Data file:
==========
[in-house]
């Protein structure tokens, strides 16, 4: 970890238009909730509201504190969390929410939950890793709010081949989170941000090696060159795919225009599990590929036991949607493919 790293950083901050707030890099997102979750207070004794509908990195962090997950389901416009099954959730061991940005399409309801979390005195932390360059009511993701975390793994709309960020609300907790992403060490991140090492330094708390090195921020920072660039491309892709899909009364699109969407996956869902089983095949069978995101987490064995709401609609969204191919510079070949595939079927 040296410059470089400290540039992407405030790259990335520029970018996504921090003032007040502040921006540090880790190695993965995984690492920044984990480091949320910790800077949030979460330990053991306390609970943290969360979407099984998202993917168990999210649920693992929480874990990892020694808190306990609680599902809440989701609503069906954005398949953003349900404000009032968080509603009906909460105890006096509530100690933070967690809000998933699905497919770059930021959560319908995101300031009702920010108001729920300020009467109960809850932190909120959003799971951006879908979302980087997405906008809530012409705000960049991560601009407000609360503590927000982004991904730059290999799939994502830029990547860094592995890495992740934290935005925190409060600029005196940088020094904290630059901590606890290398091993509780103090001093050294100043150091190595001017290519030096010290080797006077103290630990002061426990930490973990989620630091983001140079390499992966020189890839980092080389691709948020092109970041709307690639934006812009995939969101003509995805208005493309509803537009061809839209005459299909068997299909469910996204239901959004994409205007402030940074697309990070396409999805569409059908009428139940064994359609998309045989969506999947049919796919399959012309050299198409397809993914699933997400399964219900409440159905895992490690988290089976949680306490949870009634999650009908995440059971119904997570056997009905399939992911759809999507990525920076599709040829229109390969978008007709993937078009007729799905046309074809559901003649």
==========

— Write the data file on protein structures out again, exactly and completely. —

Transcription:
[in-house]
């Protein structure tokens, strides 16, 4: 970890238009909730509201504190969390929410939950890793709010081949989170941000090696060159795919225009599990590929036991949607493919 790293950083901050707030890099997102979750207070004794509908990195962090997950389901416009099954959730061991940005399409309801979390005195932390360059009511993701975390793994709309960020609300907790992403060490991140090492330094708390090195921020920072660039491309892709899909009364699109969407996956869902089983095949069978995101987490064995709401609609969204191919510079070949595939079927 040296410059470089400290540039992407405030790259990335520029970018996504921090003032007040502040921006540090880790190695993965995984690492920044984990480091949320910790800077949030979460330990053991306390609970943290969360979407099984998202993917168990999210649920693992929480874990990892020694808190306990609680599902809440989701609503069906954005398949953003349900404000009032968080509603009906909460105890006096509530100690933070967690809000998933699905497919770059930021959560319908995101300031009702920010108001729920300020009467109960809850932190909120959003799971951006879908979302980087997405906008809530012409705000960049991560601009407000609360503590927000982004991904730059290999799939994502830029990547860094592995890495992740934290935005925190409060600029005196940088020094904290630059901590606890290398091993509780103090001093050294100043150091190595001017290519030096010290080797006077103290630990002061426990930490973990989620630091983001140079390499992966020189890839980092080389691709948020092109970041709307690639934006812009995939969101003509995805208005493309509803537009061809839209005459299909068997299909469910996204239901959004994409205007402030940074697309990070396409999805569409059908009428139940064994359609998309045989969506999947049919796919399959012309050299198409397809993914699933997400399964219900409440159905895992490690988290089976949680306490949870009634999650009908995440059971119904997570056997009905399939992911759809999507990525920076599709040829229109390969978008007709993937078009007729799905046309074809559901003649």